Short answer: 50-100 basis points less than the S&P 500 rate of return.
Longer answer: If I'm being frank, a financial planner should have explained their value beyond investment returns. If they sold you on investments then you should pick someone who takes your whole financial picture into account. Investments is just one piece of a large puzzle.
To directly answer your question: I would say expect them to lag the S&P 500 by 50 basis points (.5%). If he exceeds the market then that is just gravy. This is tough since, statistically speaking, most investment managers won't perform better than the market in the long run.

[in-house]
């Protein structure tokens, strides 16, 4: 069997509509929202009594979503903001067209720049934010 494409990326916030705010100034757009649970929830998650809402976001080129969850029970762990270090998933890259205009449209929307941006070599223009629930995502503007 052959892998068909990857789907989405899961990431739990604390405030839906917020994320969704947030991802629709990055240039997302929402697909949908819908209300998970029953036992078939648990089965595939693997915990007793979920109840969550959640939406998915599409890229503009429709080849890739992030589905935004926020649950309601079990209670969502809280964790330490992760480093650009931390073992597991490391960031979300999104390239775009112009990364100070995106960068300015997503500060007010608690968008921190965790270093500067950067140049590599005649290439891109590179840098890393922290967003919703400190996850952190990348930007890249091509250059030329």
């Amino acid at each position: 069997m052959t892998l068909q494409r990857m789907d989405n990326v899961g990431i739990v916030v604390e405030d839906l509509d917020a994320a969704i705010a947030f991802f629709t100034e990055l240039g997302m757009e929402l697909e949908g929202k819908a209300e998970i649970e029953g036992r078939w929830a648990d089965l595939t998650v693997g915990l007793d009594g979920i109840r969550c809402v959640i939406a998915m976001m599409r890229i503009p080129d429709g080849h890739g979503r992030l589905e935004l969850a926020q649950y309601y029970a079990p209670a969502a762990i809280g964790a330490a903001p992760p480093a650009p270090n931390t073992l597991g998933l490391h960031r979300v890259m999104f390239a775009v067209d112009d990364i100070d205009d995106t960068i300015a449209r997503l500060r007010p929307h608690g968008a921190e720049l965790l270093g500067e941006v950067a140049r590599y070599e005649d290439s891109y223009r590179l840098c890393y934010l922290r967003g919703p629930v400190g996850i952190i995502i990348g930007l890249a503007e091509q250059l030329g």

A financial planner's value add is called "advisor alpha" and a Vanguard study states that a financial advisor can have a return on your money up to 3% IF they are managing your money holistically. Here's a link to a financial planning mag article on advisor alpha (3% Advantage?).